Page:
Hall County and Georgia state officials share the best ways to stay safe and keep the good times rolling this Memorial Day weekend amid an influx of visitors to Lake Lanier.
Georgia Game Wardens with the Department of Natural Resources have already investigated four boating fatalities, responded to 12 drownings and made 18 arrests for boating under the influence in 2023. In 2022, those numbers ended at 23 boating fatalities, 57 drownings and 287 BUI arrests, according to data provided by the DNR.
This Memorial Day weekend, officials are spreading awareness of ways to stay safe on the water. They will be conducting safety checks and arresting any boaters they find who are driving under the influence, officials said Thursday at a “Belts and Jackets” press conference.
Belts and Jackets is an annual summer initiative put on by the DNR, the Governor’s Office of Highway Safety and the Georgia State Patrol. The goal to encourage all drivers and boaters to utilize safety equipment like seat belts and life jackets when traveling and enjoying hot days on the lake.
Georgia law mandates a boat to have enough life jackets onboard for every passenger. Children under 13 are required to be wearing a life jacket at all times when riding the watercraft, DNR officials report.
“This is your warning, obey and follow navigation and traffic rules and laws,” DNR Law Enforcement Director Colonel Thomas Barnard said. “I really want to focus on one particular boating law that has shown an increase in violation and that is the 100-foot law. The 100-foot law mandates idle speed within 100 feet of a person, boat dock swimming area or any other object in the water, including the shoreline.”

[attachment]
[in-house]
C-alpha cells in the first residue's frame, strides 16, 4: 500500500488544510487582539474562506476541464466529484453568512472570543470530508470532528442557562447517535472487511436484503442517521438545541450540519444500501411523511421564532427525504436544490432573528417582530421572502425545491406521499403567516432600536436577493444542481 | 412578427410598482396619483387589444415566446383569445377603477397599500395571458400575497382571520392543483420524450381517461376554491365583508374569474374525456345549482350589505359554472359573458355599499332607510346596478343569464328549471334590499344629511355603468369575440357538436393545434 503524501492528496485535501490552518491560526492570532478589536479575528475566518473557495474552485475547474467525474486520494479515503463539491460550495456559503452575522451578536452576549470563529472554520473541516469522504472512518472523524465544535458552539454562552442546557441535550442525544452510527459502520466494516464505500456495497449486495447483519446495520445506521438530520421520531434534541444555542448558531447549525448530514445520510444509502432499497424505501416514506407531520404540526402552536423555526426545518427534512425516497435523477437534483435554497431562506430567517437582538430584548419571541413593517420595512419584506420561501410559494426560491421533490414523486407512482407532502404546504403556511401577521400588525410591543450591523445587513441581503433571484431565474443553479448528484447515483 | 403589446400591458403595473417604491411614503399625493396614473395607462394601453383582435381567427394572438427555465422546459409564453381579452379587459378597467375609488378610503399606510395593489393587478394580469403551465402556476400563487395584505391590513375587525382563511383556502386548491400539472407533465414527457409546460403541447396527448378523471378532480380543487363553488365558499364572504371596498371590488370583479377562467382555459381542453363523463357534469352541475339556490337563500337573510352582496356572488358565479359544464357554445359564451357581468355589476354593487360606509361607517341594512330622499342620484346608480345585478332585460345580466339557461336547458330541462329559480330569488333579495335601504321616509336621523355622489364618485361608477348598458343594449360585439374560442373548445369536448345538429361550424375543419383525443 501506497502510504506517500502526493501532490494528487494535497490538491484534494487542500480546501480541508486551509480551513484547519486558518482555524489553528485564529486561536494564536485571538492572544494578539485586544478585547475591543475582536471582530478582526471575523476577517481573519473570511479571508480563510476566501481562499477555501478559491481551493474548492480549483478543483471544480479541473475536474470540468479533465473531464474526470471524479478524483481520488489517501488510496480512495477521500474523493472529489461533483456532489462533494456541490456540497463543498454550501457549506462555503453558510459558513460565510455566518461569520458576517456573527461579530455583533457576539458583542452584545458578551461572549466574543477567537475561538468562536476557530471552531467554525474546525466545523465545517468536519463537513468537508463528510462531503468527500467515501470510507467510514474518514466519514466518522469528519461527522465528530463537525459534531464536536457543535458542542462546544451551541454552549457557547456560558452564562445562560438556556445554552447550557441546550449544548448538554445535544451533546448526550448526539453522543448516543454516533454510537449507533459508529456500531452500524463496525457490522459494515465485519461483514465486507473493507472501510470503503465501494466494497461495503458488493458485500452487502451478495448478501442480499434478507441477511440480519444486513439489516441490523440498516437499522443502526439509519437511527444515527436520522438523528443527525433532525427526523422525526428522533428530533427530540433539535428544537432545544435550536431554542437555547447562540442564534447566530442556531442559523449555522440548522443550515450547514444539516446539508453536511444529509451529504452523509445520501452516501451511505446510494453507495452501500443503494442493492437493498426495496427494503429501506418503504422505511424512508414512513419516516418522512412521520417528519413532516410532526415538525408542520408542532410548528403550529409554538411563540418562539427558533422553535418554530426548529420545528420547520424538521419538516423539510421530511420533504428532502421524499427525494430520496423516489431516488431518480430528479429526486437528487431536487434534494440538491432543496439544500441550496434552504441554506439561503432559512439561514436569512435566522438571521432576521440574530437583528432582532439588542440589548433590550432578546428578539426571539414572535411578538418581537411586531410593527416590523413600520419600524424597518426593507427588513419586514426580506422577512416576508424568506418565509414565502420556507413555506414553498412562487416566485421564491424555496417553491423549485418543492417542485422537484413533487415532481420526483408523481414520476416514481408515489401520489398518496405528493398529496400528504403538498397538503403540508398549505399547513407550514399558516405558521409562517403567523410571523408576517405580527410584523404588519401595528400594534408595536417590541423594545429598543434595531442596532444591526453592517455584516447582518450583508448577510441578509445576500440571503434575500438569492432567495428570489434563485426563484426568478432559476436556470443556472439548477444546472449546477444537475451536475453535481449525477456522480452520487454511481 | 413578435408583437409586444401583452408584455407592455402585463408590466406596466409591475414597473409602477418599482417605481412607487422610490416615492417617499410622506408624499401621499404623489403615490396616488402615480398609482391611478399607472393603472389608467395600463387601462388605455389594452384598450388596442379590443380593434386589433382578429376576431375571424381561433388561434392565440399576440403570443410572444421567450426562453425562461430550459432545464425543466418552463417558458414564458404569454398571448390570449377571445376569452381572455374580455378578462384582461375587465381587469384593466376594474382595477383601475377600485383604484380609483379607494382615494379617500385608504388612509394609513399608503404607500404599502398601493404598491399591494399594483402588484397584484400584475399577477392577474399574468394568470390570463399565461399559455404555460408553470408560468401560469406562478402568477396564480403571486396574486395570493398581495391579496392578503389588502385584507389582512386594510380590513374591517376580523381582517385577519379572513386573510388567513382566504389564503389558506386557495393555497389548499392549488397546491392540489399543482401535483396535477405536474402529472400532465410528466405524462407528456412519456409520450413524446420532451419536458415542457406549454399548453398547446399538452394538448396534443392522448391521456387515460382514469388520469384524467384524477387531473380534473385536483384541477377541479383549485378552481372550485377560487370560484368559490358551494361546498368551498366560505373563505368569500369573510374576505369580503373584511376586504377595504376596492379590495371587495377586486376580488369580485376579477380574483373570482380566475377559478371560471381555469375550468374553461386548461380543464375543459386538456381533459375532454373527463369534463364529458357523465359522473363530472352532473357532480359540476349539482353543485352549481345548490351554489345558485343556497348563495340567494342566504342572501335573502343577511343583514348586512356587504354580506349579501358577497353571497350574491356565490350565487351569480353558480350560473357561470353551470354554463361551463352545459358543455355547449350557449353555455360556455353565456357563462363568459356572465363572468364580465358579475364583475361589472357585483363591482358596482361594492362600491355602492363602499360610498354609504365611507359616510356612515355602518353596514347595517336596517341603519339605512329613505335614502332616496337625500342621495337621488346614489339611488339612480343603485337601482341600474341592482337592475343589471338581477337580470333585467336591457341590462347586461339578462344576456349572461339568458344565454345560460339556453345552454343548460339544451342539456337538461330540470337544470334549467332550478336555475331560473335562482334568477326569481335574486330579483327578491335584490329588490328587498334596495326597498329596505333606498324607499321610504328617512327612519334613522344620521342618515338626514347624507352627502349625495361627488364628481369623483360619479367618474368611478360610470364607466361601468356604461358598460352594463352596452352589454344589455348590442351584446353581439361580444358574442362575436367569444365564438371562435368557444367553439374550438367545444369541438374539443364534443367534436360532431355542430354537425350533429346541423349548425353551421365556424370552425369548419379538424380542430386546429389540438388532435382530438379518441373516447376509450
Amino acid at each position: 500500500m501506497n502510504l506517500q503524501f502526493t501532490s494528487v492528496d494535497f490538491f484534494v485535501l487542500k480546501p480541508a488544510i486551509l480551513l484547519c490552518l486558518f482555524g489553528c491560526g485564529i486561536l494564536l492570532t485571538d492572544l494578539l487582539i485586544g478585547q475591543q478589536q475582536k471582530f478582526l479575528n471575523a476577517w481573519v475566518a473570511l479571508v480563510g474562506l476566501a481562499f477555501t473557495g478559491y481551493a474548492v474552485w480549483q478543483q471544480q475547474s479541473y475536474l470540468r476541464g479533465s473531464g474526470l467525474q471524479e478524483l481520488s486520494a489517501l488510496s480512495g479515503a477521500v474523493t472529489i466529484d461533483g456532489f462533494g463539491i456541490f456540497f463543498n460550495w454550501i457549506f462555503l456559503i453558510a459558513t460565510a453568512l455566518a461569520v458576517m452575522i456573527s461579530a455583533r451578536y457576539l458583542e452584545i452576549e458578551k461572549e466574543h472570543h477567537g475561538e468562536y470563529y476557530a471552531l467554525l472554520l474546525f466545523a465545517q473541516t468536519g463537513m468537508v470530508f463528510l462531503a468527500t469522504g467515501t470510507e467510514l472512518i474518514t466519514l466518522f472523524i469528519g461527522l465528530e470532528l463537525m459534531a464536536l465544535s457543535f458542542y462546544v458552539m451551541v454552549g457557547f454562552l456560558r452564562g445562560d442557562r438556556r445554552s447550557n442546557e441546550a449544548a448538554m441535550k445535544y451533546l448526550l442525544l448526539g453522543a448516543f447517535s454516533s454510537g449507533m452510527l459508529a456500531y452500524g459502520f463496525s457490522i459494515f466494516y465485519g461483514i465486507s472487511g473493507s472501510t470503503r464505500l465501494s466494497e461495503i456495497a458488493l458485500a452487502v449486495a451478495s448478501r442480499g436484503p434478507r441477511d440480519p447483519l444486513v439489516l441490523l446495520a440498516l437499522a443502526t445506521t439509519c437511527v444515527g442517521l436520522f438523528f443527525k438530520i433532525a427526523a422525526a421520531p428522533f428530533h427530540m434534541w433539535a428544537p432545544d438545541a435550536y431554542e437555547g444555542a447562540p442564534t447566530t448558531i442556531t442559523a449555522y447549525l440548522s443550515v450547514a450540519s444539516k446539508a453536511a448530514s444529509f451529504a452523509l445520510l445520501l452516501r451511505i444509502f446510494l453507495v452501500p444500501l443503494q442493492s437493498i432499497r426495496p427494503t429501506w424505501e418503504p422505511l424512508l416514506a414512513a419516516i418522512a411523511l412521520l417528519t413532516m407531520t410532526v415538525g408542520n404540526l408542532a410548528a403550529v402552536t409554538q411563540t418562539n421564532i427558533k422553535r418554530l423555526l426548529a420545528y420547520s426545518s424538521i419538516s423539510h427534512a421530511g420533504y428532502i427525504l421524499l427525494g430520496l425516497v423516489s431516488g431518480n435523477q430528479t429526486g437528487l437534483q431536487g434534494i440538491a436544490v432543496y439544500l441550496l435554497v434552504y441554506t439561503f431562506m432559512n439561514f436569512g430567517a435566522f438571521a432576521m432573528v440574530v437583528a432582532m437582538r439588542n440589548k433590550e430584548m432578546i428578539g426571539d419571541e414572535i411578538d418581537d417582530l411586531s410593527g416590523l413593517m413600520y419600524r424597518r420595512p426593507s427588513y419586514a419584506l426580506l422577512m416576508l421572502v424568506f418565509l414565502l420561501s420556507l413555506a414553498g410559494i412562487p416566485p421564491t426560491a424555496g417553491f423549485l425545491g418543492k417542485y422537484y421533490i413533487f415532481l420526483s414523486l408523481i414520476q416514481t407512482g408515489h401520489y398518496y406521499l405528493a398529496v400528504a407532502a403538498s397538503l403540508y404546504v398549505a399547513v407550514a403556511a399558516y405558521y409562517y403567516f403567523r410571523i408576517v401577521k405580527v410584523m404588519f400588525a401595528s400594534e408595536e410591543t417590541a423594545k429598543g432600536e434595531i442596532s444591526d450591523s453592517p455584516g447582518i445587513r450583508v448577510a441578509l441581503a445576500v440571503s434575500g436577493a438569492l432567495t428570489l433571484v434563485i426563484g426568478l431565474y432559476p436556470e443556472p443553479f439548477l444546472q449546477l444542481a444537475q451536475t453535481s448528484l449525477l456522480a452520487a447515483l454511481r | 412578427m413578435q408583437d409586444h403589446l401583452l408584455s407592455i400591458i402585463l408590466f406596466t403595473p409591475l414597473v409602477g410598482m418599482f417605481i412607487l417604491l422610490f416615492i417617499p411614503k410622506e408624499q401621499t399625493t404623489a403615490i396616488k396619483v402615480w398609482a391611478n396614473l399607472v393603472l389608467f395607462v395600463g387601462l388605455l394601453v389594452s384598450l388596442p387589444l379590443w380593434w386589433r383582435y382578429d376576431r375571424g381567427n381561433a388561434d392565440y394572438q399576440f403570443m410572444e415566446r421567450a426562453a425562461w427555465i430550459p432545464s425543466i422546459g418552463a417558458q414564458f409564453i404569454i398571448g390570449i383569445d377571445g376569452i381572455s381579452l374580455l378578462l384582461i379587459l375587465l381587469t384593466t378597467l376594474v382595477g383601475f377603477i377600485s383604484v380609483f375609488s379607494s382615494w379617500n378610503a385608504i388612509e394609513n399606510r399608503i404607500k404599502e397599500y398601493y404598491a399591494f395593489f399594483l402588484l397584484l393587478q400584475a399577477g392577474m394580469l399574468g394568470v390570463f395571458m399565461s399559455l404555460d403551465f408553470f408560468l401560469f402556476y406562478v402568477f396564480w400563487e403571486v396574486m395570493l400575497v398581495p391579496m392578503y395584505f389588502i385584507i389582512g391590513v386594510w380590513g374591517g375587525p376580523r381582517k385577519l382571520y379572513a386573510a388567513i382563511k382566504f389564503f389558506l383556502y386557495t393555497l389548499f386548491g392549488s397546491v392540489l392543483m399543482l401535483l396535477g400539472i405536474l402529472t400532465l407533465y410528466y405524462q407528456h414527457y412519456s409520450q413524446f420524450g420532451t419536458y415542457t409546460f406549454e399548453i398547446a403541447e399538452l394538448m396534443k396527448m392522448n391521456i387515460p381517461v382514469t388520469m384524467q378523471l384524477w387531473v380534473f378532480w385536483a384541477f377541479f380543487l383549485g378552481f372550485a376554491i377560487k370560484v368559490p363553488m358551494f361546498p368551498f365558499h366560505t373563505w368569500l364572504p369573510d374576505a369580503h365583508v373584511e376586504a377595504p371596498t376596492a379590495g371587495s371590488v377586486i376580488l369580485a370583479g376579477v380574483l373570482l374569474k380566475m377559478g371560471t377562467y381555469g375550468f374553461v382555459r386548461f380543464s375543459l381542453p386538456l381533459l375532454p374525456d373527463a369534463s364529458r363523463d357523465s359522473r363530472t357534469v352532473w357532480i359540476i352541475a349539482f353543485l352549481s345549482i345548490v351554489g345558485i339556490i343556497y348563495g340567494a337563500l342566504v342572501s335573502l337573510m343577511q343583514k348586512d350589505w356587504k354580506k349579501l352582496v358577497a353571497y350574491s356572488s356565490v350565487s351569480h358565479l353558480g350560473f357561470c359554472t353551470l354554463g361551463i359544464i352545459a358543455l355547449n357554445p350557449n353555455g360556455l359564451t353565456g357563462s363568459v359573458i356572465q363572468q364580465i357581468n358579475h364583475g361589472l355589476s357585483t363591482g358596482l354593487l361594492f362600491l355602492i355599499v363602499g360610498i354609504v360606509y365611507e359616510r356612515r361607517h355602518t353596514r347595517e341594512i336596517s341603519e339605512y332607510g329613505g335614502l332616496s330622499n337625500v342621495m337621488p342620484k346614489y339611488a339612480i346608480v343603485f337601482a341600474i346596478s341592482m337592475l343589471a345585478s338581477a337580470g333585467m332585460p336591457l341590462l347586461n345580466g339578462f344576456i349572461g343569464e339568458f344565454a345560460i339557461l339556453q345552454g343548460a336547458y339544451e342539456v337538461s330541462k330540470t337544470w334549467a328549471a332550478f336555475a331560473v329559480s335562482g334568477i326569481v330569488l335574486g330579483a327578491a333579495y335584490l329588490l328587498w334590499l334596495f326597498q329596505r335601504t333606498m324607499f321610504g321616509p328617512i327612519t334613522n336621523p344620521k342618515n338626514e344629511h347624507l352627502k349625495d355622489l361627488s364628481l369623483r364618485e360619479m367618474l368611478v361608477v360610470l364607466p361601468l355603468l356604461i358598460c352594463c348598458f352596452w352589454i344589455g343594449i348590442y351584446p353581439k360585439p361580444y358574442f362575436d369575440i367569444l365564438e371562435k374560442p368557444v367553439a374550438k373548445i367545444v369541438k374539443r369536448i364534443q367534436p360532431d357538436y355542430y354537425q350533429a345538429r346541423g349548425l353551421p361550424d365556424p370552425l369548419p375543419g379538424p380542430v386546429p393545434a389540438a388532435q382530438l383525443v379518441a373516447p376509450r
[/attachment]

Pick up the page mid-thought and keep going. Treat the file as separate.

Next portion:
Hall County Fire Rescue makes use of a marine unit that patrols the waters of Lake Lanier every weekend between Memorial Day and Labor Day. As millions of visitors participate in lake activities every year, HCFR Public Information Officer Kimberlie Ledsinger said it’s important to ensure everyone is being as safe as possible.
“We will be out on the lake pushing water safety, a lot of the time we'll be handing out water safety materials, just talking to people about the simple things that they can change to have a safer summer out on the lake,” Ledsinger said. “We do have a lot of visitors, and we're talking millions of visitors [every year], so it's important to just be aware of your surroundings while you're driving a jet ski or a boat out on the water.”
Wearing a life jacket is one of the safest measures someone can take when on the lake. While it is required for children 13 and under, Ledsinger noted the importance for people of all ages to use life vests when possible.
“People are welcome to celebrate and everything, but it's just important that they stay safe and are aware of their limits,” Ledsinger said. “And just make sure they have a life vest on while they're swimming. A lot of people don't realize how quickly they can get tired while they're out there treading water for so long. So it's always a good safety precaution to keep that on even if you think that you're the strongest swimmer.”